My husband and I are fans of the T.V. show The Amazing Race.  For those of you not familiar with it let me explain:  several “teams” of two (sometimes married couples, relatives, best friends or just dating couples) race against each other throughout several days and countries.  They follow clues and guidelines trying to be the first to arrive at each day’s “pit stop”.  Players arriving last each day get eliminated and sent home.  Eventually there will be only two teams left to race toward the final day’s “pit stop” and win the race.  Along the way they must carry out different tasks and overcome challenges. 

 On our way to church that day I  imagined what it would be like if our Sunday mornings had a similar format:

           I can almost hear the announcer/host he narrates the morning and gives  instructions:  “Prepare yourselves for Sunday school & worship.  To do this you must collect all your clothing and be sure it is presentable before putting it on.  Personal hygiene may not be neglected in this leg of the race so be careful to include them in your schedule.  You may run into a roadblock along the way.  The last person to arrive at the final pit stop WILL be eliminated. ”

           The race starts with great team work.  Scott takes out the dog while I fix our coffee.  We settle into our morning preparations for Sunday school class and come to our first road block: we need to print out fliers for the class.  We chose Scott to complete this task.  Fliers in hand and lesson prepared we head upstairs for the next leg of the race.  Once again working in tandem to conquer our hygiene objectives…sinks are shared for teeth brushing and hair fixing.  Again the Voiceover/announcer begins to narrate…  “Each team member must then find acceptable attire and don it before returning downstairs.  Scott gets dressed in record time but Teri has faltered a bit.  Her indecision has cost her team valuable seconds.”  I rush downstairs to Scott, who is patiently waiting at his computer with his second cup of coffee.  The stress of the race is starting to prick my nerve endings.   I am surprised at my own tone as I squeal out, “Get the Bibles! Get the Sunday school bag, don’t just sit there, you could have had the car loaded up by now!” (good for television, bad for marriage).  Finally we’re in the car….wait did we get the phones?  Did you get the gift we’re supposed to bring?  What time is it? Do you have lotion in the car?….tension builds as the car clock moves close to the start of Sunday school.  Again the announcer/voiceover can be heard: “team Miller has is currently in danger of elimination, will they be able to pull it together and arrive in time?” dramatic pause ….

          When we pull into the church parking lot,  I can envision us flinging open our car doors, just as the contestants do in the show, and running to the finish.   I am slower in my heels and I motion Scott to move ahead… “Don’t wait for me, keep going I’ll catch up!”…of course he waits, the good teammates always do.  Running hand in hand we would rush to the finish mat, only in my head instead of the show’s host there to greet us, our Pastor will stand with his Bible in his hand and announce, “Teri and Scott, you’re the last team to arrive…I’m sorry to say, you have been eliminated.”  

          How wonderful it is to remember that THIS is not the race of life.    The race we are called to run is one that is a marathon.  Keeping moving forward is more important than when you finish and finishing is the final prize.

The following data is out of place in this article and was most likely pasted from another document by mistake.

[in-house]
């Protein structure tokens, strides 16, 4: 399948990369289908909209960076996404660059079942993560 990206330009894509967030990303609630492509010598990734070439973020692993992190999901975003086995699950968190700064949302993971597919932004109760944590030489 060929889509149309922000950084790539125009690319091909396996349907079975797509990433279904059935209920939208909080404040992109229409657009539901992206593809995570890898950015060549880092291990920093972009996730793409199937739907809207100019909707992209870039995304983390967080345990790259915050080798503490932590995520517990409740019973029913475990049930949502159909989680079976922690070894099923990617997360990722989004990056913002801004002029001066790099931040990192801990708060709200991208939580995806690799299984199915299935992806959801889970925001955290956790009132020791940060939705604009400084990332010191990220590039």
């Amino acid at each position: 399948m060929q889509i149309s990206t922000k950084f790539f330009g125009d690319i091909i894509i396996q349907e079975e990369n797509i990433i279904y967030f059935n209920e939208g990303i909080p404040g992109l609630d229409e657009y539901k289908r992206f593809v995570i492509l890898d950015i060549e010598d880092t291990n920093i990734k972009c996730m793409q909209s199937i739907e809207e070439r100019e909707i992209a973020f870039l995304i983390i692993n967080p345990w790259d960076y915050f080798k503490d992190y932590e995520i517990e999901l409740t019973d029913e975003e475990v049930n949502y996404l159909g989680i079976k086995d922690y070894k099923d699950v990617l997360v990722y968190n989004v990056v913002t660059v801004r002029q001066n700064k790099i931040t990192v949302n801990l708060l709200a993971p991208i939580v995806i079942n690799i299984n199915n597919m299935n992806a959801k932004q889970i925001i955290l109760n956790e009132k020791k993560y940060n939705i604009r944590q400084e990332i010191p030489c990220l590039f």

I like knowing that God is not standing on a big mat waiting for me to get to Him so he can tell me I’m too late….instead God waits for me to come to Him and rejoices with me when I arrive at His feet.

 

Snake Issues Again! September 1, 2009

Filed under: Christianity,devotionals,life — tlmiller82 @ 10:05 pm

P8290421          Okay, I live near a bunch of woods.  Since we live in such close proximity to the woods I have come to accept certain inevitable house guests.  I have made my peace with the spiders that seem to inhabit every corner of my house even after I have cleaned. (They eat unwanted insects) 

           I have even stopped freaking out when the occasional mouse finds its way into the house. (They are not welcome guest mind you, it’s just that I am no longer surprised or appalled they show up from time to time.)  Over the years we have seen everything from snakes, lizards, frogs, deer, fox, and of course there was the one year we had a bear in the yard.  I think I have handled most of these encounters with good natured appreciation for each species. (Well, except for the bear…but hey, who expects a  bear on their door step?)  Of all the critters that call my yard home there is only one which seems to test my patience…THE SNAKE. 

          As I mentioned earlier, I know we have mice somewhere in the walls, foundation or garage at some time during each year.  This is why snakes are not necessarily a bad thing.  We have seen black snakes in vicinity in past years.  I fight the urge to chop them with a hoe knowing they play an important role in my yard’s ecosystem.  In the spring a young snake made its way into our home (see previous Spring post for details).  Until few weeks ago, when another small snake found its way inside the house, I did not think we had a problem.  We have since found a nest and two holes we think are snake portals into our dry wall.  What prompted an appointment with a wildlife specialist was the finding of a skin recently shed by one of our garage dwelling reptile buddies.  When we laid the skin out on the driveway we were shocked by the length….note photo of 5’ 7’’ daughter beside snake skin.   That is just too big; I don’t care how helpful it is controlling mice!